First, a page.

A RISKY PROPOSITION: Has global interdependence made us vulnerable?

A Risky Proposition

RISK IS EVERYWHERE. There’s a risk, for example, that volcanic ash will damage aircraft engines. So when a volcano erupted in Iceland in April 2010, concerns about the plume of volcanic ash disrupted air travel across Europe for about a week. Travelers, from the Prince of Wales to Miley Cyrus, were forced to adjust their plans.

In the interconnected world of the 21st century, that risk also put Kenyan flower farm employees out of work because their crop couldn’t reach Europe, and forced Nissan to halt production of some models in Japan because certain parts weren’t available.

Welcome to global systemic risk, where virtually every person on Earth can be affected by disruption in interdependent systems as diverse as electricity transmission, computer networks, food and water supplies, transportation, health care, and finance. The risks are complicated and little understood.

TextA core group of about two dozen faculty members from across the University — along with postdoctoral research fellows, graduate students, undergraduates and outside researchers — has come together for a three-year research effort focused on developing a comprehensive and cohesive framework for the study of such risks.

The Global Systemic Risk research community, with financial support from the Princeton Institute for International and Regional Studies, is working to better understand the nature of risk, the structure of increasingly fragile systems and the ability to anticipate and prevent catastrophic consequences.

“You can’t isolate any of these systems,” said Miguel Centeno, the Musgrave Professor of Sociology and head of the research community. “They’re all complex systems complexly put together. We’ve been running this unique experiment for the past 50 years or so, and we’re all dependent on it continuing to work.”

Making systems stronger

The goals of the community, now in its second year, include research, course development, conferences and even a movie series that will give the public a chance to use popular disaster films as a point of entry to discuss the serious issues of systemic risk.

Thayer Patterson, a research fellow and a member of the group’s executive committee, said the work that emerges should be useful not just for academics, but also policymakers, leaders in business and finance, and the public.

“This isn’t just an academic pursuit; it’s an intellectual exercise that has the potential for real consequences in terms of making our systems stronger and more robust to the inevitable shocks that they will experience,” Patterson said.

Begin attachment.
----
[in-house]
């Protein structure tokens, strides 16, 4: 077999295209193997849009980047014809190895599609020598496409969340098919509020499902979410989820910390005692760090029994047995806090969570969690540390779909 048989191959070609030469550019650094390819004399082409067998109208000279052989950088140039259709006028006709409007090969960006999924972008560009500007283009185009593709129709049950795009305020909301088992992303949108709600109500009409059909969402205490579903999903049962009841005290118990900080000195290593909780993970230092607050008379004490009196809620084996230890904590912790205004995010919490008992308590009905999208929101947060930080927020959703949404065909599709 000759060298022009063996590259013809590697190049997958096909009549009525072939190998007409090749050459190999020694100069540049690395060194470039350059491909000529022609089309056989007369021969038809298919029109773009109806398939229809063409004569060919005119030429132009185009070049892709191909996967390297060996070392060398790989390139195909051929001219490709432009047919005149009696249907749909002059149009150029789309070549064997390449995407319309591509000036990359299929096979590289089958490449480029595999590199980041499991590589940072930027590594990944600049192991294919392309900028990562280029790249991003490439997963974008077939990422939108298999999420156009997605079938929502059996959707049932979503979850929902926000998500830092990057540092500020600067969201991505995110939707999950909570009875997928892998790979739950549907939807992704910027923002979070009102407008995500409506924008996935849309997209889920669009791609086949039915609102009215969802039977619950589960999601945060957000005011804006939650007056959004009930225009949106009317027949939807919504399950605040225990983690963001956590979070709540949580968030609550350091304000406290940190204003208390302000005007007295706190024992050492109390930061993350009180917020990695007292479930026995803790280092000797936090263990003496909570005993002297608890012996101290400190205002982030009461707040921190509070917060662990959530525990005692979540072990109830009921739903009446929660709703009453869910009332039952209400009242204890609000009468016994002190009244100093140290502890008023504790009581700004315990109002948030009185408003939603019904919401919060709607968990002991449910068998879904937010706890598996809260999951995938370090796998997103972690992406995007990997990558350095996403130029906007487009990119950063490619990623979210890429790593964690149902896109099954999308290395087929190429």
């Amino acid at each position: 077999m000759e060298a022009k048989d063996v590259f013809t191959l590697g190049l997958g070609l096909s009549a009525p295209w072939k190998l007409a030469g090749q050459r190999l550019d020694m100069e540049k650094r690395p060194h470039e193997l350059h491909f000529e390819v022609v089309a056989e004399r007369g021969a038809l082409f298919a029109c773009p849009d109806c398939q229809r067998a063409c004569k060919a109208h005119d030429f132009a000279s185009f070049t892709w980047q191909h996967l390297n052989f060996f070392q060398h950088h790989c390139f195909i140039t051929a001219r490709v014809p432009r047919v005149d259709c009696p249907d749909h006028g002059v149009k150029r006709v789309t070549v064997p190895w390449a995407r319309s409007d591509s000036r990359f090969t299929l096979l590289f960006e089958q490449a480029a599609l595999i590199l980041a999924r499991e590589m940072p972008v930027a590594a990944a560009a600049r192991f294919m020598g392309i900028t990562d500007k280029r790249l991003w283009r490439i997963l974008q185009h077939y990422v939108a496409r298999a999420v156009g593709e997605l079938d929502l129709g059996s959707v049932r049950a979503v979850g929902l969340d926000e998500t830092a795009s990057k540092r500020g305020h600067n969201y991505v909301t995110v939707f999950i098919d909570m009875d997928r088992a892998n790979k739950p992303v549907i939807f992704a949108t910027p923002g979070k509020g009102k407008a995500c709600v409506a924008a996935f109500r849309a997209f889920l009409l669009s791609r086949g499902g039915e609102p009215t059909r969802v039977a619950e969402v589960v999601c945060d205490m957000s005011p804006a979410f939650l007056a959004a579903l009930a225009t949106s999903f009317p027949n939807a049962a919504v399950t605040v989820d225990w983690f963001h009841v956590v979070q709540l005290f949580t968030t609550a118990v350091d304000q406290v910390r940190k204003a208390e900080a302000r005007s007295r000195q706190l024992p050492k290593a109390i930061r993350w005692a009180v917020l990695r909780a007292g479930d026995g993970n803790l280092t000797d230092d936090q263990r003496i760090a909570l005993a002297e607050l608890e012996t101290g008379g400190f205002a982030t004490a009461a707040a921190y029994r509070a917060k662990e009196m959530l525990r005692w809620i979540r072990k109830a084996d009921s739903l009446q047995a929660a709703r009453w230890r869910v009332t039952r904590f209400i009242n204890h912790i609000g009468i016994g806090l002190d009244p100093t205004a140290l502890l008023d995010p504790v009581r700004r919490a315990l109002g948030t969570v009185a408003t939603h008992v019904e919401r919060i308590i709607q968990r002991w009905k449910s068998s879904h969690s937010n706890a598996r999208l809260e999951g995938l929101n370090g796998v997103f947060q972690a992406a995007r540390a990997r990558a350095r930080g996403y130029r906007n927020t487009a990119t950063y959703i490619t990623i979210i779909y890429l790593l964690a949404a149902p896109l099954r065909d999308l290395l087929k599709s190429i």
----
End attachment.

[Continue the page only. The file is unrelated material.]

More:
Policymakers, for example, may learn more about the ways dangerous unintended consequences can arise from seemingly sensible laws and regulations, Patterson said. And business leaders may better understand the importance of realistic risk assessment.

“We want to celebrate the risk takers and the innovators and the fruits of their labors,” Patterson said. “We are by no means doomsayers, but we hope to provide more information to people on the robustness and fragility of systems.”

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What are the most fragile global systems? Centeno points to two that concern him the most: the Internet and global health.

While the Internet itself is fairly robust by design, Centeno said, many other crucial systems — such as electrical grids, financial institutions and transportation systems — rely on the Internet, and a catastrophic failure there could quickly have dangerous effects worldwide.

And the ease of global travel today raises the risk that disease can spread unchecked around the world before health authorities have an opportunity to react, he said.

“We now have the conditions under which we could create some kind of pandemic very quickly that we would not be able to resolve,” Centeno said.

Tackling research

The research community includes faculty members from 17 academic departments and five interdisciplinary programs at Princeton. Each brings his or her own background and approach to the topic.

Adam Elga, a professor of philosophy, said he has been interested in the topic of risk for several years and previously co-taught a course on the philosophy of extreme risk. That course piqued his interest in the idea of cascading failures, in which a series of small failures builds within a system and results in a catastrophic failure.

Elga is conducting a series of experiments this year with financial support from the research community that examines how individuals assess risks in situations where there is a small, but real, risk of catastrophic failure.